In a season of all-in-one units, it appears a single-purpose device can still make its crowdfunding goal. With size as its selling point, Brooklyn architect Gordon LaPlante's gMax has surpassed its $50,000 Kickstarter requirement with plenty of days to spare.
Having initially begun with a RepRap Prusa in 2010, LaPlante was using 3D printing to build architectural models. However, he frequently found himself wanting to make larger objects and eventually decided to solve the problem by developing the gMax, an FFF 3D printer with a 16" x 16" x 9" (40.6 x 40.6 x 22.8 cm) build envelope.
Aside from its LED light to illuminate the print area, 1.5" aluminum frame extrusions and large print bed, the gMax is constructed of 3D printed parts and items commonly found on a RepRap list. Perhaps the most interesting feature for makers is that the extruder is detachable and could theoretically be replaced by other CNC heads for drilling, milling, etching or paper cutting. It turns out, future development or a builder's own ingenuity could lead to this hackable printer being an all-in-one unit after all. LaPlante is also making the printable part models available for download.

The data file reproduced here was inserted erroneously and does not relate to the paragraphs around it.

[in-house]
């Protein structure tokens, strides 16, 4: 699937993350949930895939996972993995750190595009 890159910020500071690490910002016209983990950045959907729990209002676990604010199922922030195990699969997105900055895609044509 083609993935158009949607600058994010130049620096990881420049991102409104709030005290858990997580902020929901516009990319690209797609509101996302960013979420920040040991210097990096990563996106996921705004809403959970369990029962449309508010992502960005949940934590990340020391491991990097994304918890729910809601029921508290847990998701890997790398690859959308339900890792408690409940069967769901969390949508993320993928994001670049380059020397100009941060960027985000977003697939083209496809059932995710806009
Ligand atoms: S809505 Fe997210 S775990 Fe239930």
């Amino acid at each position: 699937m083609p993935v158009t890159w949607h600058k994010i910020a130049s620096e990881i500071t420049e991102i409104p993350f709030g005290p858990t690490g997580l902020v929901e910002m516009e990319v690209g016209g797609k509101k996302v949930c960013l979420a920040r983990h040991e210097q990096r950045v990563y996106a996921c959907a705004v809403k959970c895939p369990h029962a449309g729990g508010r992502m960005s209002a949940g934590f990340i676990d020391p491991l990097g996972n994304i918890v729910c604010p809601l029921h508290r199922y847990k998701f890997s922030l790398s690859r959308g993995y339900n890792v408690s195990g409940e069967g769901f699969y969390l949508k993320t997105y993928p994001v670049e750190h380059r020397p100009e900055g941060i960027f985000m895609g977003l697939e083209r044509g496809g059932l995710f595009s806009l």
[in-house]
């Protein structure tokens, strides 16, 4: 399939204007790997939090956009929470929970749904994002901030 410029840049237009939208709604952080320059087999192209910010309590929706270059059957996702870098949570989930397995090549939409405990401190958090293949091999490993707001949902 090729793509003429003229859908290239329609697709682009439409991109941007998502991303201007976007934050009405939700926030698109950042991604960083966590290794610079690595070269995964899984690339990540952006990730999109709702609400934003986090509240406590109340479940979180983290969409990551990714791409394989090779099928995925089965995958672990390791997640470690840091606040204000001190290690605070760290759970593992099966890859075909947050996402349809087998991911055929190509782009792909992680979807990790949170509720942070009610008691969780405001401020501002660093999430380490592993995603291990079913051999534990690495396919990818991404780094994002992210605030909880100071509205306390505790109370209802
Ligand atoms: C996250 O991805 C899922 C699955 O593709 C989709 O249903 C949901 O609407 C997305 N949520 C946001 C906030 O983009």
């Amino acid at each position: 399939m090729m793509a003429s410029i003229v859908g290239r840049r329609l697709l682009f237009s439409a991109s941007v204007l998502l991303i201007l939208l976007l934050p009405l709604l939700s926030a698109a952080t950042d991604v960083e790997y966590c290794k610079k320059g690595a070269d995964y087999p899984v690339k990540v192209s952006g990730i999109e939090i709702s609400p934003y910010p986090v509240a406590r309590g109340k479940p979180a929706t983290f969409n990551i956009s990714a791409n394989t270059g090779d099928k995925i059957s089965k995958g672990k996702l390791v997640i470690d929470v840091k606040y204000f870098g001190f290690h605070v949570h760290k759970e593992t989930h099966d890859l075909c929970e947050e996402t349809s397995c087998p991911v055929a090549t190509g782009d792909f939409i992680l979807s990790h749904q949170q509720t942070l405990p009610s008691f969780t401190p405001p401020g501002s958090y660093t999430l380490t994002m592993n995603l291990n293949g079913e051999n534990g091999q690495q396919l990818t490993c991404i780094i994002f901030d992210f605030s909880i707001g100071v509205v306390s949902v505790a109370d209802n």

- 16'' x 16'' x 9'' build envelope (acrylic bed, not heated)
- 340 watt power supply (supports upgrades)
- 75 micron minimum layer height
- Uses 1.75 mm PLA or ABS
- 0.35 or 0.5 mm nozzle
- 1.5" x 1.5" inch aluminum frame system
- Precision milled aluminum z-axis motor couplers
- USB connectivity
- LCD screen and SD card reader (can print without computer connection)
- Extruder: MK-7 drive gear, J-head hotend, LED light, integrated blower fan
- Parts easily swappable and customizable
- Easy assembly, just slide in and screw.
- Relatively quiet compared to most 3D printers
- Works with open source software (slic3r, pronterface, etc.)
The gMax is only available as a kit. Remaining pledges start $1,295 for a complete kit with LCD screen and filament spool holder, US only. International pledges begin at $1,300.